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Spring Garden Street Greenway: Four Years Later

Spring Garden ‘pop up’ Greenway

The Spring Garden Street Greenway (SGSG) — a key segment of both the Circuit and the East Coast Greenway — looks a lot like it did four years ago when $800,000 was awarded to the City of Philadelphia to begin its transformation. This is not OK, and as the organizations behind this effort continue to advocate for the Greenway Philadelphia deserves, we want to provide the background to our readers and supporters to help put this project into perspective.

The story of the SGSG began when it was selected as the East Coast Greenway alignment through Philadelphia through a 2009 Center City Greenway Feasibility Study that studied many options for an east-west connection between the Delaware and Schuylkill River trails.

A 2013 assessment was conducted by Pennsylvania Environmental Council (PEC) and others with robust community outreach, resulting in a conceptual design.

In late June 2015, in response to five years of work conducted by the City and PEC, the City of Philadelphia received a $400,000 grant from the Delaware Valley Regional Planning Commission’s Regional Trail Fund to match a $400,000 grant from the Department of Conservation and Natural Resources to prepare a preliminary design of the 2.1 mile long corridor. The project was placed on the DVRPC “Transportation Improvement Program” in a line item for the Circuit, a step that provides some guarantee of construction funding when the design is complete.

Between 2015 and 2018, PEC continued its public outreach along the entire corridor, through meetings, rides, popup bike lanes, etc.

Even with the $800,000 in hand, the two grants together comprise only a portion of what the full design will cost.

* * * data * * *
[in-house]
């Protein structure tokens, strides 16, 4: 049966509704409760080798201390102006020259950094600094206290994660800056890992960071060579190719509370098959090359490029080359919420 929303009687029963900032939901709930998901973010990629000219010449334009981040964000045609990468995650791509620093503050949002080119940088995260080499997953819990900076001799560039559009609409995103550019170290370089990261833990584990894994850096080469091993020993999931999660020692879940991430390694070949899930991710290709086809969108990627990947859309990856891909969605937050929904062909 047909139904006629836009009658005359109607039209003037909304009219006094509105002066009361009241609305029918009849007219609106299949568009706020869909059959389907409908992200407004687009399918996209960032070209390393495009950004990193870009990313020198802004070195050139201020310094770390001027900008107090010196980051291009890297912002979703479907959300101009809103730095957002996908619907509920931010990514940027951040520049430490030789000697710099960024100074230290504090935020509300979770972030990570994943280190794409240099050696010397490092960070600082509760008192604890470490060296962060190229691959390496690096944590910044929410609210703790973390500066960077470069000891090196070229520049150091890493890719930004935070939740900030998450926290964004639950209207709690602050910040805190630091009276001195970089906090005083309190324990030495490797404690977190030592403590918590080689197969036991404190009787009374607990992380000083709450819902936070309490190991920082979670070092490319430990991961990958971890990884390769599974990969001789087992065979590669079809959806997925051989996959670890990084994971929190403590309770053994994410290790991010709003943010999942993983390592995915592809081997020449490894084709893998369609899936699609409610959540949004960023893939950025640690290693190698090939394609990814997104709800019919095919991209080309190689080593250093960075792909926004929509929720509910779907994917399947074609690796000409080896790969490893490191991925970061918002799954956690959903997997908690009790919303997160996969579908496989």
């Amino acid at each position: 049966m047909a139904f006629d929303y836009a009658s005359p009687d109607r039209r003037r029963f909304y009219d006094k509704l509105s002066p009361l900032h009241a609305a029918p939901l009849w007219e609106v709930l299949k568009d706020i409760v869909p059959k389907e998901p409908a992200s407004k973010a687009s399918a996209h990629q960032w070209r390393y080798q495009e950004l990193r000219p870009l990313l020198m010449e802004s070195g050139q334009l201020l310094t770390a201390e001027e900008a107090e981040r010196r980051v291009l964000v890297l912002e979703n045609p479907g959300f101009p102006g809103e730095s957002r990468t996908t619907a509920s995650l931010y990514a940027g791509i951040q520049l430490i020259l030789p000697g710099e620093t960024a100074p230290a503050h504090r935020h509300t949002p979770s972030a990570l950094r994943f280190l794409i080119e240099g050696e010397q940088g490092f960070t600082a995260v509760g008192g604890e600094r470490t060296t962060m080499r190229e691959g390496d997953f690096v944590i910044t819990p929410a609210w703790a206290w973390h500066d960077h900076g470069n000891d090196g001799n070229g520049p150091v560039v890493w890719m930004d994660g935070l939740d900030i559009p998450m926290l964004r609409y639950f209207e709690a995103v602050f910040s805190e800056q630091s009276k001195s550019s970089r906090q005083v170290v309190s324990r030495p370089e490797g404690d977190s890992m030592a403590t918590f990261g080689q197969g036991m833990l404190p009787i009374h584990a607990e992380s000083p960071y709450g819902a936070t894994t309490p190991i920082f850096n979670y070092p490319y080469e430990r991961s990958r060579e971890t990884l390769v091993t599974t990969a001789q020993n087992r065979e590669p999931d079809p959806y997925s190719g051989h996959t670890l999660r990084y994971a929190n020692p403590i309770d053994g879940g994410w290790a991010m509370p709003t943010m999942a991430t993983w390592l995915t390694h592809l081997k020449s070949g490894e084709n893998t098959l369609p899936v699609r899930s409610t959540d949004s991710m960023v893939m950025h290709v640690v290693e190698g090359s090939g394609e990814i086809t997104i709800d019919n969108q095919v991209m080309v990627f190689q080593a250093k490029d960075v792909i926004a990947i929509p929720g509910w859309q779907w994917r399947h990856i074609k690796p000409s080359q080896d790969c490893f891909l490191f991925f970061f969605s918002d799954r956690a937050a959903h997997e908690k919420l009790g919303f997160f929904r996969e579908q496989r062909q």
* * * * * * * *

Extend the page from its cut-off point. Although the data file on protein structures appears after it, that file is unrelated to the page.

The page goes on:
Full design (both preliminary and final) is estimated to be between $3-6 million with construction currently estimated around $23-25 million in current construction dollars.

Between June 2015 and Fall 2017, the Streets Department contracted to have a “fatal flaws analysis” conducted to determine how much room was under the two spans of the old Reading Viaduct over Spring Garden Street.  A survey was conducted around the two spans.  The analysis was completed in Fall 2017.

Since the completion of the fatal flaws analysis, the Streets Department has been developing work orders to hire two firms to start on design: One firm will provide strategic guidance and the other will do the engineering work.  DCNR provided one extension to the Streets Department for its $400K grant, which is due to expire by the end of 2019.

Even though Spring Garden Street is not on the City’s High Injury Network and the project will not be considered a Vision Zero project, it is a crucial bicycle commuting corridor that needs an upgrade and safer facilities.

In 2015, PEC reported that 21 percent of all crashes on the corridor involved bicycles. In May 2018, Pablo Avendando, a professional courier, was killed at the intersection of 10th Street.

Four years is a long time to get started on a preliminary design project and many are anxious to see movement.  The Bicycle Coalition, PEC, the East Coast Greenway Alliance and Feet First Philly (FFP) met with the Streets Department in January to ascertain the progress.  The work order to hire the first consultant was just approved this week.

The design process for the Spring Garden Street Greenway needs to be kicked off as soon as possible, and working with our partners at PEC, ECG and FFP, we will continue updating our readers and supporters about project updates over the summer. Look for more information and chances for advocacy through the rest of 2019.

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Topics: Biking in Philly, Featured, The Circuit, Vision Zero

2 comments on “Spring Garden Street Greenway: Four Years Later

  1. Joe

    This is depressing. All these extra outside firms, all these consultants taking money and time, this is why our infrastructure, from bike lanes to train tunnels, takes forever to fix and costs way too much. America is so broken.

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